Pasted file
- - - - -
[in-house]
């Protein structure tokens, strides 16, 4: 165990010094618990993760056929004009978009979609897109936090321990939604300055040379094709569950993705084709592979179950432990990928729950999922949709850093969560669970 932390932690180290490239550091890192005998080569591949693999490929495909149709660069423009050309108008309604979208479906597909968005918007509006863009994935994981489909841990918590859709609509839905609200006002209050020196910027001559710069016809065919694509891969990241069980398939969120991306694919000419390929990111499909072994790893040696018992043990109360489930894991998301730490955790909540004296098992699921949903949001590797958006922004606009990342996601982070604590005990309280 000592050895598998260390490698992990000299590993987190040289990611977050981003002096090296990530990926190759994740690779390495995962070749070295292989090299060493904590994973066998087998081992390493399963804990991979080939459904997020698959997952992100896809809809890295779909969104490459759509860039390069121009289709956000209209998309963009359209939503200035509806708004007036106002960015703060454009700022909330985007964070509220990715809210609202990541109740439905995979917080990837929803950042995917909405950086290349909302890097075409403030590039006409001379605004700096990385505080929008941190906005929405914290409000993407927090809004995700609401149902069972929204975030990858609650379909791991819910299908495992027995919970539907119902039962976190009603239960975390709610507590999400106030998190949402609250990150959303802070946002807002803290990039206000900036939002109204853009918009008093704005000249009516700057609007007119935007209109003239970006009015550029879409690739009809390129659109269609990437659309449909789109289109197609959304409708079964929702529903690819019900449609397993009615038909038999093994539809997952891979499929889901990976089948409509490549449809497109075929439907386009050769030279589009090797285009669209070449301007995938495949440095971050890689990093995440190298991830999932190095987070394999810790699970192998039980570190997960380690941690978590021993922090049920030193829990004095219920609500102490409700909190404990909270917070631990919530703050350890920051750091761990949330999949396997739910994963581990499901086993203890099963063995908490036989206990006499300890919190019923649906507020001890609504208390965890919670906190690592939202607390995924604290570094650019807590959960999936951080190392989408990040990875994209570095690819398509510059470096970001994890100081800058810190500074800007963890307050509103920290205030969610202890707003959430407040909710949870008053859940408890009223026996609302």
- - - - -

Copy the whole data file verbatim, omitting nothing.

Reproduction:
[in-house]
């Protein structure tokens, strides 16, 4: 165990010094618990993760056929004009978009979609897109936090321990939604300055040379094709569950993705084709592979179950432990990928729950999922949709850093969560669970 932390932690180290490239550091890192005998080569591949693999490929495909149709660069423009050309108008309604979208479906597909968005918007509006863009994935994981489909841990918590859709609509839905609200006002209050020196910027001559710069016809065919694509891969990241069980398939969120991306694919000419390929990111499909072994790893040696018992043990109360489930894991998301730490955790909540004296098992699921949903949001590797958006922004606009990342996601982070604590005990309280 000592050895598998260390490698992990000299590993987190040289990611977050981003002096090296990530990926190759994740690779390495995962070749070295292989090299060493904590994973066998087998081992390493399963804990991979080939459904997020698959997952992100896809809809890295779909969104490459759509860039390069121009289709956000209209998309963009359209939503200035509806708004007036106002960015703060454009700022909330985007964070509220990715809210609202990541109740439905995979917080990837929803950042995917909405950086290349909302890097075409403030590039006409001379605004700096990385505080929008941190906005929405914290409000993407927090809004995700609401149902069972929204975030990858609650379909791991819910299908495992027995919970539907119902039962976190009603239960975390709610507590999400106030998190949402609250990150959303802070946002807002803290990039206000900036939002109204853009918009008093704005000249009516700057609007007119935007209109003239970006009015550029879409690739009809390129659109269609990437659309449909789109289109197609959304409708079964929702529903690819019900449609397993009615038909038999093994539809997952891979499929889901990976089948409509490549449809497109075929439907386009050769030279589009090797285009669209070449301007995938495949440095971050890689990093995440190298991830999932190095987070394999810790699970192998039980570190997960380690941690978590021993922090049920030193829990004095219920609500102490409700909190404990909270917070631990919530703050350890920051750091761990949330999949396997739910994963581990499901086993203890099963063995908490036989206990006499300890919190019923649906507020001890609504208390965890919670906190690592939202607390995924604290570094650019807590959960999936951080190392989408990040990875994209570095690819398509510059470096970001994890100081800058810190500074800007963890307050509103920290205030969610202890707003959430407040909710949870008053859940408890009223026996609302």